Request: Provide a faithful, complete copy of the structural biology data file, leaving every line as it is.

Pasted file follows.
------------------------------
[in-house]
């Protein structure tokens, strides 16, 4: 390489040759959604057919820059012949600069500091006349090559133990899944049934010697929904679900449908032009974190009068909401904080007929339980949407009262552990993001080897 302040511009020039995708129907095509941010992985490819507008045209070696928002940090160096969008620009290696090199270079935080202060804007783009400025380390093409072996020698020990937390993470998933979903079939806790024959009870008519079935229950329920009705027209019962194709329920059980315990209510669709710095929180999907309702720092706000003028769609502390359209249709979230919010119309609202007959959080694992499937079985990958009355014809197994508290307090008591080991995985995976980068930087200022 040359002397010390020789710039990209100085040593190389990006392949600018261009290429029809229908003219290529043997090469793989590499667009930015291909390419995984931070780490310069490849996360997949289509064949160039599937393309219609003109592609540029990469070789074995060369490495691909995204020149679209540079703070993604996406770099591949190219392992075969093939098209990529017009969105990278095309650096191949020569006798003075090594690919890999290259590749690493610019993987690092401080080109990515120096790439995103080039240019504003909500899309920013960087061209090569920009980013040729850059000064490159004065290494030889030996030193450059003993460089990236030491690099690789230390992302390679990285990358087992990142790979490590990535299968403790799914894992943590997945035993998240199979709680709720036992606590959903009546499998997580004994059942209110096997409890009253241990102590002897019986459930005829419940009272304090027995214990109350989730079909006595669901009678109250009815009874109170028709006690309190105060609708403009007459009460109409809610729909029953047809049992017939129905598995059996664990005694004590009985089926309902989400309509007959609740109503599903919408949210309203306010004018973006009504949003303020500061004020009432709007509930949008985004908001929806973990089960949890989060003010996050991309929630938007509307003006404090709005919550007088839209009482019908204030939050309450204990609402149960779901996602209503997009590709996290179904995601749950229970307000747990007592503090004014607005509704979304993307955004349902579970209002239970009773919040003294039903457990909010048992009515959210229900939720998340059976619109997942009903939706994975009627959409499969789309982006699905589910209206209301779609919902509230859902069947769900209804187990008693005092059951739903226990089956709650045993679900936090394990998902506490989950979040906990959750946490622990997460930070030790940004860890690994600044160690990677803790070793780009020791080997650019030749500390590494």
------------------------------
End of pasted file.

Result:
[in-house]
């Protein structure tokens, strides 16, 4: 390489040759959604057919820059012949600069500091006349090559133990899944049934010697929904679900449908032009974190009068909401904080007929339980949407009262552990993001080897 302040511009020039995708129907095509941010992985490819507008045209070696928002940090160096969008620009290696090199270079935080202060804007783009400025380390093409072996020698020990937390993470998933979903079939806790024959009870008519079935229950329920009705027209019962194709329920059980315990209510669709710095929180999907309702720092706000003028769609502390359209249709979230919010119309609202007959959080694992499937079985990958009355014809197994508290307090008591080991995985995976980068930087200022 040359002397010390020789710039990209100085040593190389990006392949600018261009290429029809229908003219290529043997090469793989590499667009930015291909390419995984931070780490310069490849996360997949289509064949160039599937393309219609003109592609540029990469070789074995060369490495691909995204020149679209540079703070993604996406770099591949190219392992075969093939098209990529017009969105990278095309650096191949020569006798003075090594690919890999290259590749690493610019993987690092401080080109990515120096790439995103080039240019504003909500899309920013960087061209090569920009980013040729850059000064490159004065290494030889030996030193450059003993460089990236030491690099690789230390992302390679990285990358087992990142790979490590990535299968403790799914894992943590997945035993998240199979709680709720036992606590959903009546499998997580004994059942209110096997409890009253241990102590002897019986459930005829419940009272304090027995214990109350989730079909006595669901009678109250009815009874109170028709006690309190105060609708403009007459009460109409809610729909029953047809049992017939129905598995059996664990005694004590009985089926309902989400309509007959609740109503599903919408949210309203306010004018973006009504949003303020500061004020009432709007509930949008985004908001929806973990089960949890989060003010996050991309929630938007509307003006404090709005919550007088839209009482019908204030939050309450204990609402149960779901996602209503997009590709996290179904995601749950229970307000747990007592503090004014607005509704979304993307955004349902579970209002239970009773919040003294039903457990909010048992009515959210229900939720998340059976619109997942009903939706994975009627959409499969789309982006699905589910209206209301779609919902509230859902069947769900209804187990008693005092059951739903226990089956709650045993679900936090394990998902506490989950979040906990959750946490622990997460930070030790940004860890690994600044160690990677803790070793780009020791080997650019030749500390590494």